6 questions to ask when choosing a patent law firm

On Behalf of | Oct 18, 2022 | Patents |

Going into a consultation for your patent law needs, you probably have a few expectations of what you will hear.

However, you will need to dive beneath the surface if you want to find a trustworthy partner for the long haul. Here are a few questions you must ask to ensure the firm you choose is perfect for your needs.

1. Are you licensed to practice before the USPTO?

The attorney you choose must be registered to practice law before the U.S. Patent and Trademark Office (USPTO). Check the USPTO website to ensure you are dealing with a registered patent attorney. You should also ask how many years of experience your attorney has.

2. Are you in good standing?

Check the Office of Enrollment and Discipline (OED) at the USPTO to ensure that your attorney is in good standing.

3. Do you specialize in patent prosecution or litigation?

Those specializing in patent prosecution can help you file and protect your intellectual property. Meanwhile, firms specializing in patent litigation can allow you to sue anyone infringing on your patent or defend you if you have been accused of infringement.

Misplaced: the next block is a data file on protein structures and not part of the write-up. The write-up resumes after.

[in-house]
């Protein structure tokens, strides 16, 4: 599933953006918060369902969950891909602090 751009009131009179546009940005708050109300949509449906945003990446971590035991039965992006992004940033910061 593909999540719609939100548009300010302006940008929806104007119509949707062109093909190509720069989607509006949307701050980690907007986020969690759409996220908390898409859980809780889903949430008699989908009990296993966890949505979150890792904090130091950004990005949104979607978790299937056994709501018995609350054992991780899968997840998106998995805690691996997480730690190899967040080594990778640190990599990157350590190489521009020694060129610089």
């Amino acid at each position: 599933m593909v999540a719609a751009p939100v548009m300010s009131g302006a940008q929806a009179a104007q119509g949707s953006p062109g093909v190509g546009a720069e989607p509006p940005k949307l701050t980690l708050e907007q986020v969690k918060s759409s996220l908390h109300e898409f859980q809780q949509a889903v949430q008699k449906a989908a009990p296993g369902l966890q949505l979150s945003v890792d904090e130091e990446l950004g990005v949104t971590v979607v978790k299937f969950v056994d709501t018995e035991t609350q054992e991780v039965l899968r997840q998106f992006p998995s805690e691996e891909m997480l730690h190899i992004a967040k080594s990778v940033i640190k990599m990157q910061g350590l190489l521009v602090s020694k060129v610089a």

4. How many patent applications do you file a year?

Ask for the number of patent applications the firm typically files in a year, and do your own search on the USPTO website or in Google patents to find patents obtained by the firm. The number of applications filed and patents obtained is one measure of patent law experience.

5. Who are your typical clients?

Firms can represent many clients, including:

  • Major corporations
  • Universities
  • Startup businesses
  • Individuals

You need to identify which categories you fall into and see that this firm has represented similar clients before the USPTO.

6. What would you do if you were me?

This is probably the best question you can ask of a patent attorney. You know your invention. Your attorney knows the law. There are many options and paths to protecting your invention, including searches and opinions, provisional and non-provisional patent applications, decisions about design applications versus utility patents, and foreign patent applications. Be sure to ask your attorney what he or she would do if they were you!

Do not be afraid to go beyond this list to get all the information you need before committing to this relationship. After all, your money and intellectual property are what is at stake.